JPMorgan Chase reported a 7.3 percent slump in fourth-quarter earnings Tuesday, as billions of dollars in legal costs from a series of government settlements continued to weigh on profit at the nations largest bank.
The net earnings of $5.28 billion, or $1.30 a share, fell slightly below Wall Street analysts expectations of $1.35 a share.
The results underscored how expensive it has been for the bank to obtain peace with Washington. All told, JPMorgan has paid roughly $20 billion over the last 12 months to resolve government investigations.
The fourth-quarter results included a charge of 27 cents a share in legal costs. Excluding those items, the bank reported profit of $1.40 a share on net revenue of $24.1 billion, exceeding analysts expectations of $1.35 a share on net revenue of $23.67 billion.
Bracing for the large payouts, JPMorgan had set aside $9.2 billion in the third quarter, a move that led the bank to report its first quarterly loss ever under Jamie Dimon as chief executive. While much of the settlement cost was covered in that quarter, JPMorgan said the bank would set aside an additional $850 million to cushion against expenses that spilled over.
The latest steep payout for the bank came last week, when JPMorgan reached a $2 billion settlement with federal authorities who accused the bank of ignoring warning signs of Bernard L. Madoffs huge Ponzi scheme. And in November, the Justice Department and other authorities extracted a record $13 billion settlement from JPMorgan over the banks sale of questionable mortgage securities in the run-up to the financial crisis.
We are pleased to have made progress on our control, regulatory and litigation agendas and to have put some significant issues behind us this quarter, Dimon said in a statement Tuesday. Referring to a number of recent settlements, he added, It was in the best interests of our company and shareholders for us to accept responsibility, resolve these issues and move forward.
As JPMorgan, once a favorite in Washington, has been buffeted by legal woes, Dimon and the banks top executives have adopted a reconciliatory stance toward the thicket of regulatory challenges, choosing to hash out settlements rather than enter court brawls that can be expensive and potentially embarrassing.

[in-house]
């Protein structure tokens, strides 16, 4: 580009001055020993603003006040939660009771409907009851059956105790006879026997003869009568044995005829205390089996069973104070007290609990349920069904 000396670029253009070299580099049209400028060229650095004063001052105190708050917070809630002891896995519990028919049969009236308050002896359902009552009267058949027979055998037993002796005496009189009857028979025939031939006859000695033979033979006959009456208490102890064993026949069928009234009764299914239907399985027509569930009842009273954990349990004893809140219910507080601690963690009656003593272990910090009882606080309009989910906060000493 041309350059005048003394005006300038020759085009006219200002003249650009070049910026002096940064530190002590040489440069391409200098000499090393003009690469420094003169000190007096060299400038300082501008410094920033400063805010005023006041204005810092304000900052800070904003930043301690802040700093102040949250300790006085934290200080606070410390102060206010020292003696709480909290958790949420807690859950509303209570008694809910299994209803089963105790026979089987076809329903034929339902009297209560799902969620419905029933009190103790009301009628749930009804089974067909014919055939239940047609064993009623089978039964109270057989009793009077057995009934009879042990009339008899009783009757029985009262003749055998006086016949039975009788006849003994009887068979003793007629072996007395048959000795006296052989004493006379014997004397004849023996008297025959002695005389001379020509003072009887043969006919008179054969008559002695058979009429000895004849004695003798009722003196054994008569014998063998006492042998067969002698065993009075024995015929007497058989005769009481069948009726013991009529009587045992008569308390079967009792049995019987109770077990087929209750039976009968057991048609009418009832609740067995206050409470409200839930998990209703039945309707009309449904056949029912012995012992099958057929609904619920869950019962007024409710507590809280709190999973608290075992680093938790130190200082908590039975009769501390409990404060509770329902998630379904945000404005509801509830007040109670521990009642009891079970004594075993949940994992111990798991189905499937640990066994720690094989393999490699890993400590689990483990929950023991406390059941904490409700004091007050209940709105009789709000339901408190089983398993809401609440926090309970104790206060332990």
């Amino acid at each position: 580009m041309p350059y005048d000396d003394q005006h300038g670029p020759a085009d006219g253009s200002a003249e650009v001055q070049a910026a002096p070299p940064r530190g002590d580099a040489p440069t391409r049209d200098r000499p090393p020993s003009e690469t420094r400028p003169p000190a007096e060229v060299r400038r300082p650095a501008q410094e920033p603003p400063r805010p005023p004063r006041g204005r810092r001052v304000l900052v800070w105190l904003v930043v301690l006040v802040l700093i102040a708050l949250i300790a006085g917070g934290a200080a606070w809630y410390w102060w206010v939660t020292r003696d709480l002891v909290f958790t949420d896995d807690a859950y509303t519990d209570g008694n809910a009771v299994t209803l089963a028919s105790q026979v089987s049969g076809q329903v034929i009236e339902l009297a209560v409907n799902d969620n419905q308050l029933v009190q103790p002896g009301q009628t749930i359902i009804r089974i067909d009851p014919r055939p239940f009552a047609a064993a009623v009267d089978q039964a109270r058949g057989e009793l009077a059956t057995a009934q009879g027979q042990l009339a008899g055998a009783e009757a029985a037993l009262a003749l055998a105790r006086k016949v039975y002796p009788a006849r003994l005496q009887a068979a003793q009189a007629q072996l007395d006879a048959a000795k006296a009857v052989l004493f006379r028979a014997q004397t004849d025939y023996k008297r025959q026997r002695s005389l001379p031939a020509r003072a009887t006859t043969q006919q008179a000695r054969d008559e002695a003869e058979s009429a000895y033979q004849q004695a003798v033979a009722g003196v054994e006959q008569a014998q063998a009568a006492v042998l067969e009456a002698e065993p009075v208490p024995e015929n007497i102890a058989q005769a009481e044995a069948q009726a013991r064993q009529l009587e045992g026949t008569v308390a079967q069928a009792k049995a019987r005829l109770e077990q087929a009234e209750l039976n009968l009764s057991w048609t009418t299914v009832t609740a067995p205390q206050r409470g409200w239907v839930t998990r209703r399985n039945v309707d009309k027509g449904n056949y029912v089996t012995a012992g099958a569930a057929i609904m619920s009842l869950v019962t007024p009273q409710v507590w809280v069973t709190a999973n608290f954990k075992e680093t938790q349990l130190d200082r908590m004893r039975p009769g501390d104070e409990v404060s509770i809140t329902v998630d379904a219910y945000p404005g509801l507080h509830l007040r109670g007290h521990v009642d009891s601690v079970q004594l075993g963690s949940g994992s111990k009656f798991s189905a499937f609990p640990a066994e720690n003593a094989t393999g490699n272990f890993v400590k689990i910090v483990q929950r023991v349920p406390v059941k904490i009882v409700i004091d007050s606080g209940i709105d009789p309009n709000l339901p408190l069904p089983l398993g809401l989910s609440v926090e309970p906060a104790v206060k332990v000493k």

Despite the chastened earnings, some analysts struck an optimistic tone, noting that the settlements, however expensive, would finally allow JPMorgan and its top executives to focus on expanding their businesses.
The results Tuesday also included a few one-time gains, including the sale of Visas shares and One Chase Manhattan Plaza.
Within the earnings, there were a couple of bright spots, including automobile originations, which increased 16 percent, to $6.4 billion. And revenue from private banking increased 11 percent from the period a year earlier, totaling $1.6 billion.
JPMorgan successfully courted customers in its asset management business. Total client assets were $2.3 trillion, an increase of 12 percent from a year earlier.
Still, there are challenges. JPMorgan, like its Wall Street peers, is grappling with sluggish demand for loans. Particularly bruising is the sharp decline in mortgage refinancing a bright spot for banks in recent years as rising interest rates deter homeowners.
Lackluster demand for mortgages underpinned the fourth-quarter results again, as mortgage loan originations fell 54 percent, to $23.3 billion, from a year earlier. Even as revenue was down, profit went up 34 percent on lower losses for soured mortgages and reduced noninterest expenses.